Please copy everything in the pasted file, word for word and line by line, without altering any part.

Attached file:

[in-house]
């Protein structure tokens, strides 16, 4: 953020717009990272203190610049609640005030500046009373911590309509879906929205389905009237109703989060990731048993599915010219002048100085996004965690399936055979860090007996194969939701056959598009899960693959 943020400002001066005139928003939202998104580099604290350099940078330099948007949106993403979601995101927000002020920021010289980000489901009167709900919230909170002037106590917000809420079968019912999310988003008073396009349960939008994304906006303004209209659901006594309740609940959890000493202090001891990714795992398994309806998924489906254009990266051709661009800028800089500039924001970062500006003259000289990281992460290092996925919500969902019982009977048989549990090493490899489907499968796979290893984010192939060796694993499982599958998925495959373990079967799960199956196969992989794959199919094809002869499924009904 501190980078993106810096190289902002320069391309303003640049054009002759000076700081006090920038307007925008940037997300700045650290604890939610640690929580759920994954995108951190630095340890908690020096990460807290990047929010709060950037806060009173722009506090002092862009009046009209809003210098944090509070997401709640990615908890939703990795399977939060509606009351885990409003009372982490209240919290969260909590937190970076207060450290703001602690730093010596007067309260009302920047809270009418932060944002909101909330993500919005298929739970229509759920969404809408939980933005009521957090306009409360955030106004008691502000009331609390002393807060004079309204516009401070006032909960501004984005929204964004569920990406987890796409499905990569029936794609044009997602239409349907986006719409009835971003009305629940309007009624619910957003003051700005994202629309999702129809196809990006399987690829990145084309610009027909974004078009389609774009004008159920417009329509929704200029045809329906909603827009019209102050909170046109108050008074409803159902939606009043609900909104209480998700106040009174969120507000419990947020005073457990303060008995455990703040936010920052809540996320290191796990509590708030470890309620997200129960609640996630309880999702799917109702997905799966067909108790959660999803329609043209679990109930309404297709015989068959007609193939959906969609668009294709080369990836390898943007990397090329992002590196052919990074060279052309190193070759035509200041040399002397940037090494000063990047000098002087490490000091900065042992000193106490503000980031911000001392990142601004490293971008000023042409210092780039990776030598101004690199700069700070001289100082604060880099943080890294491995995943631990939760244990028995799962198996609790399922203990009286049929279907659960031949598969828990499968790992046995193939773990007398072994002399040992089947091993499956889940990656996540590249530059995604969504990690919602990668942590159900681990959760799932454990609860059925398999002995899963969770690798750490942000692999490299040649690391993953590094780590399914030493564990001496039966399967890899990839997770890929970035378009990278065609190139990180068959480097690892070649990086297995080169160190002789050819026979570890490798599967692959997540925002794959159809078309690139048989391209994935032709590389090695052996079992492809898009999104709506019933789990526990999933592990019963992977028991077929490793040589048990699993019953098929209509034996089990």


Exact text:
[in-house]
């Protein structure tokens, strides 16, 4: 953020717009990272203190610049609640005030500046009373911590309509879906929205389905009237109703989060990731048993599915010219002048100085996004965690399936055979860090007996194969939701056959598009899960693959 943020400002001066005139928003939202998104580099604290350099940078330099948007949106993403979601995101927000002020920021010289980000489901009167709900919230909170002037106590917000809420079968019912999310988003008073396009349960939008994304906006303004209209659901006594309740609940959890000493202090001891990714795992398994309806998924489906254009990266051709661009800028800089500039924001970062500006003259000289990281992460290092996925919500969902019982009977048989549990090493490899489907499968796979290893984010192939060796694993499982599958998925495959373990079967799960199956196969992989794959199919094809002869499924009904 501190980078993106810096190289902002320069391309303003640049054009002759000076700081006090920038307007925008940037997300700045650290604890939610640690929580759920994954995108951190630095340890908690020096990460807290990047929010709060950037806060009173722009506090002092862009009046009209809003210098944090509070997401709640990615908890939703990795399977939060509606009351885990409003009372982490209240919290969260909590937190970076207060450290703001602690730093010596007067309260009302920047809270009418932060944002909101909330993500919005298929739970229509759920969404809408939980933005009521957090306009409360955030106004008691502000009331609390002393807060004079309204516009401070006032909960501004984005929204964004569920990406987890796409499905990569029936794609044009997602239409349907986006719409009835971003009305629940309007009624619910957003003051700005994202629309999702129809196809990006399987690829990145084309610009027909974004078009389609774009004008159920417009329509929704200029045809329906909603827009019209102050909170046109108050008074409803159902939606009043609900909104209480998700106040009174969120507000419990947020005073457990303060008995455990703040936010920052809540996320290191796990509590708030470890309620997200129960609640996630309880999702799917109702997905799966067909108790959660999803329609043209679990109930309404297709015989068959007609193939959906969609668009294709080369990836390898943007990397090329992002590196052919990074060279052309190193070759035509200041040399002397940037090494000063990047000098002087490490000091900065042992000193106490503000980031911000001392990142601004490293971008000023042409210092780039990776030598101004690199700069700070001289100082604060880099943080890294491995995943631990939760244990028995799962198996609790399922203990009286049929279907659960031949598969828990499968790992046995193939773990007398072994002399040992089947091993499956889940990656996540590249530059995604969504990690919602990668942590159900681990959760799932454990609860059925398999002995899963969770690798750490942000692999490299040649690391993953590094780590399914030493564990001496039966399967890899990839997770890929970035378009990278065609190139990180068959480097690892070649990086297995080169160190002789050819026979570890490798599967692959997540925002794959159809078309690139048989391209994935032709590389090695052996079992492809898009999104709506019933789990526990999933592990019963992977028991077929490793040589048990699993019953098929209509034996089990």